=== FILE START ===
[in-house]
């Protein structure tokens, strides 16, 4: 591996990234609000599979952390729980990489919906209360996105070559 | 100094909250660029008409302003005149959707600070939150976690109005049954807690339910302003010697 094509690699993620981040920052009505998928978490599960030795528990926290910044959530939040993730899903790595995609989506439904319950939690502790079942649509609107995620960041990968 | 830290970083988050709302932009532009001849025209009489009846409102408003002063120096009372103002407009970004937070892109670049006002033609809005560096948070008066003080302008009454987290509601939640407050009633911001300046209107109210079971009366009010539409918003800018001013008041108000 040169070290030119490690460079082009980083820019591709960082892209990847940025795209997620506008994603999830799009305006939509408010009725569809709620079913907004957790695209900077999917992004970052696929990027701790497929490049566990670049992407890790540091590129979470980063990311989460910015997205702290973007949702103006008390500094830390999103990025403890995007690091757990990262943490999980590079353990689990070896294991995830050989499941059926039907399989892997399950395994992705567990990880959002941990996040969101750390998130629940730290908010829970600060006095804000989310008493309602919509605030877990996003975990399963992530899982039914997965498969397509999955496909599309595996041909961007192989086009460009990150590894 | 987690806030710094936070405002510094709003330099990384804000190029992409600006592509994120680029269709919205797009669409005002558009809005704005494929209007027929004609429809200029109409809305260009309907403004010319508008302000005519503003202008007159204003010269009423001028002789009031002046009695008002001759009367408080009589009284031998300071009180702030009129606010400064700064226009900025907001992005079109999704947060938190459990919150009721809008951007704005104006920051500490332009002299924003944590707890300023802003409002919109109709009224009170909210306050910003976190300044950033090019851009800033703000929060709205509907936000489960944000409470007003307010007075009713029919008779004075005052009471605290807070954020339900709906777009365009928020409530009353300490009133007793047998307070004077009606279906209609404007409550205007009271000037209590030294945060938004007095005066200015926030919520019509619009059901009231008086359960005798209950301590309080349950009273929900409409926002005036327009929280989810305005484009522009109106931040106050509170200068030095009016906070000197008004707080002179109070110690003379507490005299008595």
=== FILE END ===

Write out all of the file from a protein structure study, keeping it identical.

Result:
[in-house]
């Protein structure tokens, strides 16, 4: 591996990234609000599979952390729980990489919906209360996105070559 | 100094909250660029008409302003005149959707600070939150976690109005049954807690339910302003010697 094509690699993620981040920052009505998928978490599960030795528990926290910044959530939040993730899903790595995609989506439904319950939690502790079942649509609107995620960041990968 | 830290970083988050709302932009532009001849025209009489009846409102408003002063120096009372103002407009970004937070892109670049006002033609809005560096948070008066003080302008009454987290509601939640407050009633911001300046209107109210079971009366009010539409918003800018001013008041108000 040169070290030119490690460079082009980083820019591709960082892209990847940025795209997620506008994603999830799009305006939509408010009725569809709620079913907004957790695209900077999917992004970052696929990027701790497929490049566990670049992407890790540091590129979470980063990311989460910015997205702290973007949702103006008390500094830390999103990025403890995007690091757990990262943490999980590079353990689990070896294991995830050989499941059926039907399989892997399950395994992705567990990880959002941990996040969101750390998130629940730290908010829970600060006095804000989310008493309602919509605030877990996003975990399963992530899982039914997965498969397509999955496909599309595996041909961007192989086009460009990150590894 | 987690806030710094936070405002510094709003330099990384804000190029992409600006592509994120680029269709919205797009669409005002558009809005704005494929209007027929004609429809200029109409809305260009309907403004010319508008302000005519503003202008007159204003010269009423001028002789009031002046009695008002001759009367408080009589009284031998300071009180702030009129606010400064700064226009900025907001992005079109999704947060938190459990919150009721809008951007704005104006920051500490332009002299924003944590707890300023802003409002919109109709009224009170909210306050910003976190300044950033090019851009800033703000929060709205509907936000489960944000409470007003307010007075009713029919008779004075005052009471605290807070954020339900709906777009365009928020409530009353300490009133007793047998307070004077009606279906209609404007409550205007009271000037209590030294945060938004007095005066200015926030919520019509619009059901009231008086359960005798209950301590309080349950009273929900409409926002005036327009929280989810305005484009522009109106931040106050509170200068030095009016906070000197008004707080002179109070110690003379507490005299008595």